One of the most groundbreaking musical happenings of the late 12th century was Pérotin Magnus (Master Pérotin) and his setting of the ‘Viderunt omnes’ text. This 6-line text speaks of God’s relation to the Earth and how all have seen his power:
Viderunt omnes fines terræ
salutare Dei nostri.
Jubilate Deo, omnis terra.
Notum fecit Dominus salutare suum;
ante conspectum gentium
revelavit justitiam suam.
All the ends of the earth have seen
the salvation of our God.
Rejoice in the Lord, all lands.
The Lord has made known his salvation;
in the sight of the heathen
he has revealed his righteousness.
Its basic setting is quite plain, but the melody is important because it’s the basis for the next two settings.
Anonymous: Viderunt / Viderunt omnes (Ensemble Gilles Binchois; Dominique Vellard, cond.)
The forward-looking composers of the Notre Dame school made 2 different versions of this text. Léonin made a two-part version where the lower voice sings the pre-existing melody and the top voice echoes the lower voice’s actions. In this 1976 performance by the London Early Music Consort, recorded in the early days of the Early Music Revival, the 2 voices are augmented by a bit of percussion and the lower voice is sung by multiple singers. Nonetheless, you can hear the bare-bones structure of the work.
Leonin: Viderunt omnes (James Bowman, counter-tenor; London Early Music Consort; David Munrow, cond.)
Pérotin’s four-voice setting, using what was known as organum quadruplum, is thought to have been written for the Feast of the Circumcision in 1198. The bishop of Paris was promoting the use of multiple voices, i.e., polyphony, and this work would have been absolutely the latest and hottest thing. The use of four voices alone makes it important, but it was Pérotin’s intricate rhythmic details and the very large-scale designs make it unique.
The same melody that Léonin used is in the lower voice, and the use of multiple notes per syllable (melisma) makes the text something of only secondary importance. Note in the third line of the Viderunt omnes score how slow the bottom voice is – he holds his notes while all the action goes on above.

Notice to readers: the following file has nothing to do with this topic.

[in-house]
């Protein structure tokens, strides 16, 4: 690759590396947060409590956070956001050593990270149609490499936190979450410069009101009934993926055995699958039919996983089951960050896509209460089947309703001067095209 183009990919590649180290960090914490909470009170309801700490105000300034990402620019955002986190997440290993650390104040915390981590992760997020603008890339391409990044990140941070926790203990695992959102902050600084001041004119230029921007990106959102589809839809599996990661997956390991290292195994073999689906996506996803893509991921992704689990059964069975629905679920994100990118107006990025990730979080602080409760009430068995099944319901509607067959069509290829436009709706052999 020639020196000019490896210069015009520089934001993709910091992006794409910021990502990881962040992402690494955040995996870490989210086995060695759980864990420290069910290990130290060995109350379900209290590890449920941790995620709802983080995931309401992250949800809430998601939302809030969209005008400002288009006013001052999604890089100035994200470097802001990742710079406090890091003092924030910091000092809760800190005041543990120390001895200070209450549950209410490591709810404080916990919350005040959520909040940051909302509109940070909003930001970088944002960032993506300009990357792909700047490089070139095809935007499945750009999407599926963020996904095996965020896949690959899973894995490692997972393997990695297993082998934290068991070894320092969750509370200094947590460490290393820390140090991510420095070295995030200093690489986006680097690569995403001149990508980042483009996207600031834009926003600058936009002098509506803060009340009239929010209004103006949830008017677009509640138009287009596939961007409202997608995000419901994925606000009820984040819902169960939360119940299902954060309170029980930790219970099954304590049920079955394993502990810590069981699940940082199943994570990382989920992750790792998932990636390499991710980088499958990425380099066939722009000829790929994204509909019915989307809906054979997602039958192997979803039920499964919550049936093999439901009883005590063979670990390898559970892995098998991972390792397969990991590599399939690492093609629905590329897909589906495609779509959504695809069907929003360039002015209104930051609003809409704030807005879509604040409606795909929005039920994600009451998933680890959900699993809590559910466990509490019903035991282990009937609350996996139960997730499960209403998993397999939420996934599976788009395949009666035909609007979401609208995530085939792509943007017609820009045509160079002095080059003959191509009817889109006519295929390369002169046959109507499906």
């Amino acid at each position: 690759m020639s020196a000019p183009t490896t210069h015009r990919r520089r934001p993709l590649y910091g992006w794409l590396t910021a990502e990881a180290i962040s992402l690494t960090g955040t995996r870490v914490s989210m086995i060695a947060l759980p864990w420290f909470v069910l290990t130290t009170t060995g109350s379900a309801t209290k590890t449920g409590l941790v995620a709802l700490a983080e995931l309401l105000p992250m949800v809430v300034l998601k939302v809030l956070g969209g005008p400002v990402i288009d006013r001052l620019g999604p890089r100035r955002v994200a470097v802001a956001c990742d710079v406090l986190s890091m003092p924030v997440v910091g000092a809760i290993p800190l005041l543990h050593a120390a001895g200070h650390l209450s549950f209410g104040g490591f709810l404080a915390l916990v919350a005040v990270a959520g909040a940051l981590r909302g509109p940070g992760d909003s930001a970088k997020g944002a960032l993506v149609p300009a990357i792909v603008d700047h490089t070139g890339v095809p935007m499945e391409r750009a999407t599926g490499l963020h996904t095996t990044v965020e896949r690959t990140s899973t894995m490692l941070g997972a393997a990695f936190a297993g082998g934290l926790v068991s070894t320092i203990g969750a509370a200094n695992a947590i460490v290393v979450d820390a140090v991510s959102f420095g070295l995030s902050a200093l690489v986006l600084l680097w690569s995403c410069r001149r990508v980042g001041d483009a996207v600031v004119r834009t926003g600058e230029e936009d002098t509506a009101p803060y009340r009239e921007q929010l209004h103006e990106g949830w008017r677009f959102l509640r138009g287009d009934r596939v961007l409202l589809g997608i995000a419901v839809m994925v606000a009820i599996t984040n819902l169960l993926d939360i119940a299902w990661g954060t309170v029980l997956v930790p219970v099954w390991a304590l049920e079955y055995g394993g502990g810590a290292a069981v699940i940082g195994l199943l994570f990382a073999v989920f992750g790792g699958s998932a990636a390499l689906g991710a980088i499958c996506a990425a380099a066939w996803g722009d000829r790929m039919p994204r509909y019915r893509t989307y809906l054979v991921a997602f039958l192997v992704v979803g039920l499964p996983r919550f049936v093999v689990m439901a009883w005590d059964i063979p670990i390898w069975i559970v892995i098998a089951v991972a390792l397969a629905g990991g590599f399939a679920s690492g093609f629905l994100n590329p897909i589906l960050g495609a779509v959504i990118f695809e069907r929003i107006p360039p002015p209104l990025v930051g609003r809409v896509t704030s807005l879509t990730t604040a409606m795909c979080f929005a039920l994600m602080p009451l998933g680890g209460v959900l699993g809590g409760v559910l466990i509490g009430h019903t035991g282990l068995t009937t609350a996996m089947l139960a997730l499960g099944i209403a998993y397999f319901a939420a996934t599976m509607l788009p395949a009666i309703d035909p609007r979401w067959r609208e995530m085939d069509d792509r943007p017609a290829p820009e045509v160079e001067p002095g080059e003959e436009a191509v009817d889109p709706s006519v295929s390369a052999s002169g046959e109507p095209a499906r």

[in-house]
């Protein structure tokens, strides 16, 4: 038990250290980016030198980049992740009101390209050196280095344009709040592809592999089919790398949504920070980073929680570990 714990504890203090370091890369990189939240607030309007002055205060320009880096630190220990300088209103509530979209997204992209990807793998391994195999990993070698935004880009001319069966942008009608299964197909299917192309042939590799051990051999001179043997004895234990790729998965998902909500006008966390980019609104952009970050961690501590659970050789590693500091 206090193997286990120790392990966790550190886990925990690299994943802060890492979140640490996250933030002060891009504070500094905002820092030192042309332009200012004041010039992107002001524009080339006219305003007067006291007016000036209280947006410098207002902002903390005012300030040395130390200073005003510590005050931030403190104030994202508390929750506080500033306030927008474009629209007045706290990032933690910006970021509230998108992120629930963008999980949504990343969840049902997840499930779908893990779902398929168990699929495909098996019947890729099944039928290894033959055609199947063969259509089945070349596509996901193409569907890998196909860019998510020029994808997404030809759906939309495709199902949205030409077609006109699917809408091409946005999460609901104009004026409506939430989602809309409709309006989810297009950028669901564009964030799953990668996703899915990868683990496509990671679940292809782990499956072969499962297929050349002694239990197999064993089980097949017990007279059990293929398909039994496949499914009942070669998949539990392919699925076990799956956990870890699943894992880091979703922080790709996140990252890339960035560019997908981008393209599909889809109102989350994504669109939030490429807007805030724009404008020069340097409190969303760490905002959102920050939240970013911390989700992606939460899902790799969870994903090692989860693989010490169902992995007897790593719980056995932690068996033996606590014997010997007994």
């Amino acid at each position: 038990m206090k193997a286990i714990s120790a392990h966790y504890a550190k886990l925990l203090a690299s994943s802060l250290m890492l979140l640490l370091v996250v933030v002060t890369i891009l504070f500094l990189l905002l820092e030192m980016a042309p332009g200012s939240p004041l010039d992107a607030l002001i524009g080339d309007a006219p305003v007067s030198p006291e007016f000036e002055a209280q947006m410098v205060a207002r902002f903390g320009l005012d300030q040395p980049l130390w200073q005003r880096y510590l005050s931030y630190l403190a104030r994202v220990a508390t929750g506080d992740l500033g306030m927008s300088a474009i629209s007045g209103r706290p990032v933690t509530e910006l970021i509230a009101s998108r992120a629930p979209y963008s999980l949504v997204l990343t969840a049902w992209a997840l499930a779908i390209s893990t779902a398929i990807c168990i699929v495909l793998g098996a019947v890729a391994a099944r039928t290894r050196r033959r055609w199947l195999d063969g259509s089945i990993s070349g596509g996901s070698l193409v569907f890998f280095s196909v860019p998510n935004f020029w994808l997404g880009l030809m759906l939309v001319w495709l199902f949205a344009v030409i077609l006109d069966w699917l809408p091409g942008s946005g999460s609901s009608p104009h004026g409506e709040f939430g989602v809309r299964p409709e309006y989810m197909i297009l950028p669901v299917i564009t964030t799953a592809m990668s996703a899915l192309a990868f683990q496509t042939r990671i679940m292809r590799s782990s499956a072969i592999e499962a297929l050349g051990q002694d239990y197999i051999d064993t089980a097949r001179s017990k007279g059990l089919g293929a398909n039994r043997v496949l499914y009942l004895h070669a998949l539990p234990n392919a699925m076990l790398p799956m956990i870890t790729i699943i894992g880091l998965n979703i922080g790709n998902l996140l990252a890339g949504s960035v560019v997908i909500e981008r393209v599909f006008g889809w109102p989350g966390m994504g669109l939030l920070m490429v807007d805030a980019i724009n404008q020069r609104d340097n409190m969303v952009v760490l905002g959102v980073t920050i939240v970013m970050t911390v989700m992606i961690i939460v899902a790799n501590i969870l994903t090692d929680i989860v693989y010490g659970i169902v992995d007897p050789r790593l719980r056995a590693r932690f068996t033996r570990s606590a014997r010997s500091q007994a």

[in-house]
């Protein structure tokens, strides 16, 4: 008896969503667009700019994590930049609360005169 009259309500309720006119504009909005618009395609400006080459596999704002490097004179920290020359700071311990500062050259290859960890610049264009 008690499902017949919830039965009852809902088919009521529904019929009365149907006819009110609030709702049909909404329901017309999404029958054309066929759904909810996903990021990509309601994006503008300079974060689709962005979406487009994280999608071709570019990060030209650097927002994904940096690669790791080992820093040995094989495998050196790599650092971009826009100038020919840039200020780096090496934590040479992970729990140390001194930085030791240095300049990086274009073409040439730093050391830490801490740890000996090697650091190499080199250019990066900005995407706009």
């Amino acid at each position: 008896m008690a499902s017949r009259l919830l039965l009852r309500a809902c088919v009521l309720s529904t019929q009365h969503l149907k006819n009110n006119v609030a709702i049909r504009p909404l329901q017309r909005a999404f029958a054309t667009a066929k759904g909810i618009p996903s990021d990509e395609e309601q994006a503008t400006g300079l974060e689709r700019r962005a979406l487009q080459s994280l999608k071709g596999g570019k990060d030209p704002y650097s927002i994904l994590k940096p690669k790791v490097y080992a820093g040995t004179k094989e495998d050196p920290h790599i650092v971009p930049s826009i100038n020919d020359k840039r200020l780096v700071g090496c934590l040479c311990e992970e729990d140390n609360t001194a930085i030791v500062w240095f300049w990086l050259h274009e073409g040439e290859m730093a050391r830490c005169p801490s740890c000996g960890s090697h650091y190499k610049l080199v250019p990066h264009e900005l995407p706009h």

In the performance, the setting of the first syllable, ‘Vi-,’ takes a minute, ‘-de’ takes another 30 seconds, and the last syllable, ‘runt,’ finishes at 2 minutes and 30 seconds. Even with a short prayer of only 6 lines and 22 words, this makes for a piece that’s nearly 12 minutes long. This kind of extreme text setting didn’t survive for very long because, in the end, it was always the words that would be more important than the music in the church.
Pérotin: Viderunt Omnes (Hilliard Ensemble)
The Hilliard Ensemble’s 1989 recording was an influential recording in getting us to rethink the music of 12th century Paris without the need for extra bells and percussive whistles. It was the music, pure and simple, delivered in a performance that brought it back to life. The 1989 recording was probably a far cry from what was heard in 1198 Paris, as it was informed by another 800 years of performance history, but still could give us an idea of what a truly talented composer of the 12th century was up to. Now, what happens when we move it another 25 years ahead?
English composer John Casken took the Hilliard Ensemble back to the studio in 2014 to make another recording of Pérotin’s ‘Viderunt omnes’ but now with a contemporary ensemble. This isn’t a return to the early days of the Early Music Revival, but the creation of a new piece that not only builds on the original energy of the Pérotin original (and the Hillard’s performance) but also adds its own polyphony to the work.
Pérotin: Viderunt omnes (arr. J. Casken for vocal ensemble) (Hilliard Ensemble; ASKO-Schönberg Ensemble; Clark Rundell, cond.)
The work is a sublime combination of ancient and modern and, as sung by the Hilliard Ensemble and augmented by John Casken, becomes the vision of Pérotin carried from the 12th to the 21st century.